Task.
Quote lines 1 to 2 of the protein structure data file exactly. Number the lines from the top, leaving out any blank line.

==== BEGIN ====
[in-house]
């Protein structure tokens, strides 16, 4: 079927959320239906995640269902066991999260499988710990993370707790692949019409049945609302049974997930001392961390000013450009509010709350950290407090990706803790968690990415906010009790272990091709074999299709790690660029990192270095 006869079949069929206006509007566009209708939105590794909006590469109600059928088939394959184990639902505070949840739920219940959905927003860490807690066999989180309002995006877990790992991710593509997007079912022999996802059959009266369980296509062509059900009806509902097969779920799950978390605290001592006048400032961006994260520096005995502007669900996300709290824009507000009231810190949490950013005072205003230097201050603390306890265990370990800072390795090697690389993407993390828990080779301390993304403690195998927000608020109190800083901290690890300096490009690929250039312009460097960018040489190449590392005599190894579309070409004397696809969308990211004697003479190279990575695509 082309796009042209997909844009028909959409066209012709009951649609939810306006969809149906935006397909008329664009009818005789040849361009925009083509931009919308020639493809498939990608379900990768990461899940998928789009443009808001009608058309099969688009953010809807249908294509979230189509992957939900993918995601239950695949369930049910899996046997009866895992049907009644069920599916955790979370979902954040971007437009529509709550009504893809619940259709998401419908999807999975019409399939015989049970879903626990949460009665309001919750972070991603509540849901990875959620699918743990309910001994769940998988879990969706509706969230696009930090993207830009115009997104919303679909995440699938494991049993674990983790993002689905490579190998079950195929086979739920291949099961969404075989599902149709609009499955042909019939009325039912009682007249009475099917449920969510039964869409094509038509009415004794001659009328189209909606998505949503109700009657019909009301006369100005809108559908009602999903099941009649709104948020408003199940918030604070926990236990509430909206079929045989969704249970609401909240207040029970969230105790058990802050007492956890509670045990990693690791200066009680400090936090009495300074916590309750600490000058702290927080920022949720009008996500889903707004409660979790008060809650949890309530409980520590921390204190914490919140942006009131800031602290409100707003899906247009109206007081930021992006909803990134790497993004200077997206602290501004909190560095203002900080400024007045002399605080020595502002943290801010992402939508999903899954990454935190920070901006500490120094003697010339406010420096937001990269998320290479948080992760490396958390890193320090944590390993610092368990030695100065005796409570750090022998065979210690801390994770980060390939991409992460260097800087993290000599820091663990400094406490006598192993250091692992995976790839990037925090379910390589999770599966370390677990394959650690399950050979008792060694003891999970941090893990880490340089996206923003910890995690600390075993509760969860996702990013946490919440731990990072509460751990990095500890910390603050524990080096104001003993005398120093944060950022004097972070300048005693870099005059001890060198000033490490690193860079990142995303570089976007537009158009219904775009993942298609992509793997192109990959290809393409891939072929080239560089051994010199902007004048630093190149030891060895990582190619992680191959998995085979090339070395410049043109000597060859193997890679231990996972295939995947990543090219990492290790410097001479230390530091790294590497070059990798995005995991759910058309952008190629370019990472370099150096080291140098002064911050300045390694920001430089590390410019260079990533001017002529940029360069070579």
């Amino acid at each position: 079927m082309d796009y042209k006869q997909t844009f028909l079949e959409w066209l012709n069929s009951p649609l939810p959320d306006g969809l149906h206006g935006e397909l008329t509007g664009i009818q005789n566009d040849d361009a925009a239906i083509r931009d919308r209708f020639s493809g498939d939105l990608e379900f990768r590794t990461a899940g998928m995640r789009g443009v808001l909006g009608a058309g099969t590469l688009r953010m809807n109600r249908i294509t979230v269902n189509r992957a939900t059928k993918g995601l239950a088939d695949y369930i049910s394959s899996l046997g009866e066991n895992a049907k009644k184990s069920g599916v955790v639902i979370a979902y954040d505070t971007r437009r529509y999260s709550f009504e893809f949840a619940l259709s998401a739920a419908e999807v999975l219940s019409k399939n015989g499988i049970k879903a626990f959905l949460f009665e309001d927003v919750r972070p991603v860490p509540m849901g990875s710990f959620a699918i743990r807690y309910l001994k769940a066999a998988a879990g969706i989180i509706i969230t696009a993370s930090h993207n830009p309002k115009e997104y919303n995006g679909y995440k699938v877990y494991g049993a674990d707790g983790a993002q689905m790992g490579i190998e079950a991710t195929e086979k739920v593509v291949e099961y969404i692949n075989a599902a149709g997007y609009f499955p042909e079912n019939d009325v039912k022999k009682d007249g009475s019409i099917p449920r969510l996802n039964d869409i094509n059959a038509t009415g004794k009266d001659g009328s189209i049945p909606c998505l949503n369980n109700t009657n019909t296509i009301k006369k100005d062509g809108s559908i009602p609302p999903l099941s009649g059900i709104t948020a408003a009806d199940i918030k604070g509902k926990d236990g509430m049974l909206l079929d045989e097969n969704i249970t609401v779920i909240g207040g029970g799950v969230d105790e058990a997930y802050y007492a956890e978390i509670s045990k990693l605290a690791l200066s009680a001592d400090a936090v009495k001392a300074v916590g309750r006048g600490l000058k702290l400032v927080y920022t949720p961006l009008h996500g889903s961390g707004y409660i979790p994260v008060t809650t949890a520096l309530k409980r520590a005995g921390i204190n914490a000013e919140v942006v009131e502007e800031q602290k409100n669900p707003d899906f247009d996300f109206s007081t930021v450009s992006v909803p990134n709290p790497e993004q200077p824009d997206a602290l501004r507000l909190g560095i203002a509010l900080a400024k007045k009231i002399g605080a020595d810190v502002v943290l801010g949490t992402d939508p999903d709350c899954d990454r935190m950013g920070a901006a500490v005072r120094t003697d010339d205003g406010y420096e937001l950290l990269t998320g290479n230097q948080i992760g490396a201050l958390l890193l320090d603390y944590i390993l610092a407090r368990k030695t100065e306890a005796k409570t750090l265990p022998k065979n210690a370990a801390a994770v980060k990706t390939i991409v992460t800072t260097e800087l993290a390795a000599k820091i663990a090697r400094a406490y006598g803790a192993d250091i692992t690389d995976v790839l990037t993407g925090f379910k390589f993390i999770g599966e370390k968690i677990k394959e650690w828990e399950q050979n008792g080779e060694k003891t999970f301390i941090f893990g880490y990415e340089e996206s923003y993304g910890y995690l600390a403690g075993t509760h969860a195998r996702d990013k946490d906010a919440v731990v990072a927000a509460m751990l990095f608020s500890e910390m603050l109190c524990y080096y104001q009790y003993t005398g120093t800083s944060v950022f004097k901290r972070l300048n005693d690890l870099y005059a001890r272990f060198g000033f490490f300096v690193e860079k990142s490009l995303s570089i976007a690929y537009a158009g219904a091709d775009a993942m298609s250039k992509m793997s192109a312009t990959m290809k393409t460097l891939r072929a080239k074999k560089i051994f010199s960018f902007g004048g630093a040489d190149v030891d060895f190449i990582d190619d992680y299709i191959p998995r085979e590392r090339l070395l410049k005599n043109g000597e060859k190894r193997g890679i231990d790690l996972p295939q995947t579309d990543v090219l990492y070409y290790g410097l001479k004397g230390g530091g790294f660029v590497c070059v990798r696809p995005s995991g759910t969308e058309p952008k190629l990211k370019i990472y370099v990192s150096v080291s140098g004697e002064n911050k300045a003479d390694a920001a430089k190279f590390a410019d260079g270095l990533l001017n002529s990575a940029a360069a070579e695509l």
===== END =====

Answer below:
[in-house]
């Protein structure tokens, strides 16, 4: 079927959320239906995640269902066991999260499988710990993370707790692949019409049945609302049974997930001392961390000013450009509010709350950290407090990706803790968690990415906010009790272990091709074999299709790690660029990192270095 006869079949069929206006509007566009209708939105590794909006590469109600059928088939394959184990639902505070949840739920219940959905927003860490807690066999989180309002995006877990790992991710593509997007079912022999996802059959009266369980296509062509059900009806509902097969779920799950978390605290001592006048400032961006994260520096005995502007669900996300709290824009507000009231810190949490950013005072205003230097201050603390306890265990370990800072390795090697690389993407993390828990080779301390993304403690195998927000608020109190800083901290690890300096490009690929250039312009460097960018040489190449590392005599190894579309070409004397696809969308990211004697003479190279990575695509 082309796009042209997909844009028909959409066209012709009951649609939810306006969809149906935006397909008329664009009818005789040849361009925009083509931009919308020639493809498939990608379900990768990461899940998928789009443009808001009608058309099969688009953010809807249908294509979230189509992957939900993918995601239950695949369930049910899996046997009866895992049907009644069920599916955790979370979902954040971007437009529509709550009504893809619940259709998401419908999807999975019409399939015989049970879903626990949460009665309001919750972070991603509540849901990875959620699918743990309910001994769940998988879990969706509706969230696009930090993207830009115009997104919303679909995440699938494991049993674990983790993002689905490579190998079950195929086979739920291949099961969404075989599902149709609009499955042909019939009325039912009682007249009475099917449920969510039964869409094509038509009415004794001659009328189209909606998505949503109700009657019909009301006369100005809108559908009602999903099941009649709104948020408003199940918030604070926990236990509430909206079929045989969704249970609401909240207040029970969230105790058990802050007492956890509670045990990693690791200066009680400090936090009495300074916590309750600490000058702290927080920022949720009008996500889903707004409660979790008060809650949890309530409980520590921390204190914490919140942006009131800031602290409100707003899906247009109206007081930021992006909803990134790497993004200077997206602290501004909190560095203002900080400024007045002399605080020595502002943290801010992402939508999903899954990454935190920070901006500490120094003697010339406010420096937001990269998320290479948080992760490396958390890193320090944590390993610092368990030695100065005796409570750090022998065979210690801390994770980060390939991409992460260097800087993290000599820091663990400094406490006598192993250091692992995976790839990037925090379910390589999770599966370390677990394959650690399950050979008792060694003891999970941090893990880490340089996206923003910890995690600390075993509760969860996702990013946490919440731990990072509460751990990095500890910390603050524990080096104001003993005398120093944060950022004097972070300048005693870099005059001890060198000033490490690193860079990142995303570089976007537009158009219904775009993942298609992509793997192109990959290809393409891939072929080239560089051994010199902007004048630093190149030891060895990582190619992680191959998995085979090339070395410049043109000597060859193997890679231990996972295939995947990543090219990492290790410097001479230390530091790294590497070059990798995005995991759910058309952008190629370019990472370099150096080291140098002064911050300045390694920001430089590390410019260079990533001017002529940029360069070579």